by Jennifer Sey
For Mother’s Day this year I am going to give myself a gift. I don’t generally do this. For birthdays yes, but not Mother’s Day which is generally reserved for kids and dads presenting flowers, homemade cards and breakfast in bed. Don’t get jealous, I’ve never actually been served eggs and coffee in bed, but they show that one on TV a lot so it must be real. Right?
I don’t want bouquets or cards or Denver omelets anyway. I don’t want anything they can give me, truth be told. I’m in need of a little self help as I’m feeling somewhat overworked and overwrought. And so, in the spirit of fiscal conservativism and eco conscious giving, I am going to honor myself with the ultimate bequest: a clear conscience. I am going to release myself from guilty mommy syndrome.
The fires of this affliction are fueled daily. Just last week I met a potential job candidate for an informational interview, a woman with two college aged kids. She recently found herself out of a job, as many have. I asked her what she wanted to do. She said: take a breather, visit with my kids, while poking around to see what might be out there in the way of job opportunities. But not rush into anything. She told me she’d loved her career of the last twenty five years but she regretted having worked so hard when her kids were young. Though their adult relationship hadn’t suffered for it, she felt she had missed too much when they were little.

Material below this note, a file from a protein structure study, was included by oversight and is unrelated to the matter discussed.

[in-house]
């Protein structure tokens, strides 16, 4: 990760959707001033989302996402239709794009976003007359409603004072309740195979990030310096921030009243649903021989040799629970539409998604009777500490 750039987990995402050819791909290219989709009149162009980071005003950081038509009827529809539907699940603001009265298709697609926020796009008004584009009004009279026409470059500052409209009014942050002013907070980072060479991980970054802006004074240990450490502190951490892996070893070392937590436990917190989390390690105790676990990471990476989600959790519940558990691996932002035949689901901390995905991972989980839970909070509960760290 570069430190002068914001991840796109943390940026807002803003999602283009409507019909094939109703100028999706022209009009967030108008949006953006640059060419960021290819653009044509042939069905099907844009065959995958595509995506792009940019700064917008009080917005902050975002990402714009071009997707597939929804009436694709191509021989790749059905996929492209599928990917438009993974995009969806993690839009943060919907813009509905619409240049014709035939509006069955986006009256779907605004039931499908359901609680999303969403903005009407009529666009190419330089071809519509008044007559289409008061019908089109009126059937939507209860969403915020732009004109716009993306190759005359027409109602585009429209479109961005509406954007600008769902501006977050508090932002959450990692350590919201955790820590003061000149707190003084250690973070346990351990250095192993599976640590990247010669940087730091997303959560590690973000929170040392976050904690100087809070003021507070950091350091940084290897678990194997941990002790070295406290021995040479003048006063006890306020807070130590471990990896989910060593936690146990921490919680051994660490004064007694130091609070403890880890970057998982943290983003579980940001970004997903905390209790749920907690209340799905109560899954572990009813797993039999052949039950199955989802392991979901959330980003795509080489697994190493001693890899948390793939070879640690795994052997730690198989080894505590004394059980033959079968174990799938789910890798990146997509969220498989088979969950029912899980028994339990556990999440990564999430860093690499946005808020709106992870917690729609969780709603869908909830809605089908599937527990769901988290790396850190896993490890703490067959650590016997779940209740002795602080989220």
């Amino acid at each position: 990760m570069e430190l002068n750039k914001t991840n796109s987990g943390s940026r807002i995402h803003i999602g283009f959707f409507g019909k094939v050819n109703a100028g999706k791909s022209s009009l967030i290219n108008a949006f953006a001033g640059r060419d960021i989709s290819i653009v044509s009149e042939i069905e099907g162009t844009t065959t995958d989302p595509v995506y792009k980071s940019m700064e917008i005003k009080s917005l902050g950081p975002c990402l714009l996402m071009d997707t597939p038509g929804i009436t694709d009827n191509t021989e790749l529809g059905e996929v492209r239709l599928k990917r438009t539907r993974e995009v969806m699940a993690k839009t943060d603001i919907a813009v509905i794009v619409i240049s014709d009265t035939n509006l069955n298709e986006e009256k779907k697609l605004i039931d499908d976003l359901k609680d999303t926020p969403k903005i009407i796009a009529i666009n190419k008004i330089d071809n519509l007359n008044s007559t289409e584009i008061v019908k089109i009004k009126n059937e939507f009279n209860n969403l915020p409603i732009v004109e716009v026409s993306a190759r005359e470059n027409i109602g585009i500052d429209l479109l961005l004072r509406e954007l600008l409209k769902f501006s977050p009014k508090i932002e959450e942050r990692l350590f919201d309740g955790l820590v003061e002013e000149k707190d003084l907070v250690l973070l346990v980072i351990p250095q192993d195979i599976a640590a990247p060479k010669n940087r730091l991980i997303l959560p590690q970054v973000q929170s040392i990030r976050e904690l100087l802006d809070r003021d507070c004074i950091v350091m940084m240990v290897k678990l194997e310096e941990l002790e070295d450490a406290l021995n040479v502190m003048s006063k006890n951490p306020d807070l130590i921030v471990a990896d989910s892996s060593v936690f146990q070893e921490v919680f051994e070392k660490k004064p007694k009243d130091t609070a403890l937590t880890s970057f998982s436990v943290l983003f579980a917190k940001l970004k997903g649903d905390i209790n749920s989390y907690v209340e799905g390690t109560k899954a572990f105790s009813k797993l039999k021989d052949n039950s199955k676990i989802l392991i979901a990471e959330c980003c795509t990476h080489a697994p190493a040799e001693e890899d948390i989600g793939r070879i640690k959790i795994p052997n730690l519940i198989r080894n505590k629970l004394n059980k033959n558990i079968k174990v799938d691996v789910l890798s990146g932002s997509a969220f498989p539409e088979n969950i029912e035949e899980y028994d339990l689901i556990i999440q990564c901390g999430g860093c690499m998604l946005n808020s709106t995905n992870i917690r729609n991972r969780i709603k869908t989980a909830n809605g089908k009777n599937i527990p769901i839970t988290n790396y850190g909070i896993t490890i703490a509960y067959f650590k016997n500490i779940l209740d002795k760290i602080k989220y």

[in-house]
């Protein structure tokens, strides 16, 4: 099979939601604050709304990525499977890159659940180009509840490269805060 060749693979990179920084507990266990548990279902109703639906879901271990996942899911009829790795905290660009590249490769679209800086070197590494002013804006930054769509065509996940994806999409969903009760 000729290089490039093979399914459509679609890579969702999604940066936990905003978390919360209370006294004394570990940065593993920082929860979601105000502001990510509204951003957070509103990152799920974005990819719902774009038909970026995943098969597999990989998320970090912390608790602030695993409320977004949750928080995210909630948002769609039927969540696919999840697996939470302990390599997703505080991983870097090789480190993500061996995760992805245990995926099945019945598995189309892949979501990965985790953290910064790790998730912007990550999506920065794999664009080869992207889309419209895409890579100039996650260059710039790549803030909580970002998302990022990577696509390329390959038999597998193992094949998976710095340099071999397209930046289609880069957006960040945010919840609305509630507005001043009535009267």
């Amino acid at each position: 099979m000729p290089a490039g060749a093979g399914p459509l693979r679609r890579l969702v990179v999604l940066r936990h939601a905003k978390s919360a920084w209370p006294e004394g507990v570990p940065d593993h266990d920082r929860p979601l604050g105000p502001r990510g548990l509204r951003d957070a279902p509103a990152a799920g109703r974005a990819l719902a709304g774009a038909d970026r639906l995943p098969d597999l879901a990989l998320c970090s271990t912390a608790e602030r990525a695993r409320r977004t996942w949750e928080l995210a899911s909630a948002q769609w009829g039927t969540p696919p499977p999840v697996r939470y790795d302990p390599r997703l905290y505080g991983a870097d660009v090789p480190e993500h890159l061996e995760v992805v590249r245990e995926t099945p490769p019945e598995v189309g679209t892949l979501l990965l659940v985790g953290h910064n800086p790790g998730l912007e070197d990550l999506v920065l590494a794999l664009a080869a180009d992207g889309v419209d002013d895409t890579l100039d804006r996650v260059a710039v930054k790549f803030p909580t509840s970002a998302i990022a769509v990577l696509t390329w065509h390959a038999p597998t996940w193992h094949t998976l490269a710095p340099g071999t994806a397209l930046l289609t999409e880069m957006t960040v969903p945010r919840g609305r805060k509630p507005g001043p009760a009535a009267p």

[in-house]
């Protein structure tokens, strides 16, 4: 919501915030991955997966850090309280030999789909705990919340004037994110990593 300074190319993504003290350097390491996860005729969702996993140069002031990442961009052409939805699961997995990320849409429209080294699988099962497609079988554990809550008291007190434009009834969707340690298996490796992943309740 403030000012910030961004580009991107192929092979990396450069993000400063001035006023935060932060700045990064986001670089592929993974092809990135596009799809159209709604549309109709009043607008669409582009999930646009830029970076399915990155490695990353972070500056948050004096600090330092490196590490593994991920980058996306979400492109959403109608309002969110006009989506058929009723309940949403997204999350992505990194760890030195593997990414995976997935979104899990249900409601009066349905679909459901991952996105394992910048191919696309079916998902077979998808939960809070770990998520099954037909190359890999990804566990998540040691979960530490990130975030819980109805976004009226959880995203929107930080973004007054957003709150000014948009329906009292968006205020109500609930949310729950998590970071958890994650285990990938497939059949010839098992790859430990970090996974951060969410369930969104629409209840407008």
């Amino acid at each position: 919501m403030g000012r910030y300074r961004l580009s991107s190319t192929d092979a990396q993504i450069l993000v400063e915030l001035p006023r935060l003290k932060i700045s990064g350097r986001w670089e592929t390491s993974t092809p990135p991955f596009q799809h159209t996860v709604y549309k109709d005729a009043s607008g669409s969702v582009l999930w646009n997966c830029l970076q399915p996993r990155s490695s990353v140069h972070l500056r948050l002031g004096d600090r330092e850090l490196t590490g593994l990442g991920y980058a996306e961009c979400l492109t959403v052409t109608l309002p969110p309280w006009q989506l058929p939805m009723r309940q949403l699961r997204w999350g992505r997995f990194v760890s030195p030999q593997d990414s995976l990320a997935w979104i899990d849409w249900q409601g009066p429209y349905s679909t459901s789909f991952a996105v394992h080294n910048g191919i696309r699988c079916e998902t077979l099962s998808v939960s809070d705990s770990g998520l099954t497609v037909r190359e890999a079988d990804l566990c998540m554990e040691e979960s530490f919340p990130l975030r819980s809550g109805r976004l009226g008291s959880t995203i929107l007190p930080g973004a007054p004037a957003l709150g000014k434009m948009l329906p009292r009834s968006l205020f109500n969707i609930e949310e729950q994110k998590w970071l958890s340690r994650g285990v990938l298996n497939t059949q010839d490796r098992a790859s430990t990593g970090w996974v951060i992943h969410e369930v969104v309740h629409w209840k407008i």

Dagger in the heart. I’m working my butt off right now. I’m in a new job. Trying to get myself immersed in a new business, meet and motivate a new team. Right a ship that hasn’t been right in a while. It’s a lot to take on but I’m committed. And it’s actually kind of fun – I love a challenge. The steeper the hill, the faster I start climbing. If I need to get in by 7a.m. I do it. If I need to stay until 7p.m. I do it. Ideally not both of those on the same day, otherwise I miss my kids entirely. But it happens on occasion. In fact, just today I took a one day trip to the mid-west. I caught a flight at 6:15 in the morning, returned home (not yet, I’m writing this on the return flight) by 8 in the evening. I’ll get a tuck in if I’m lucky.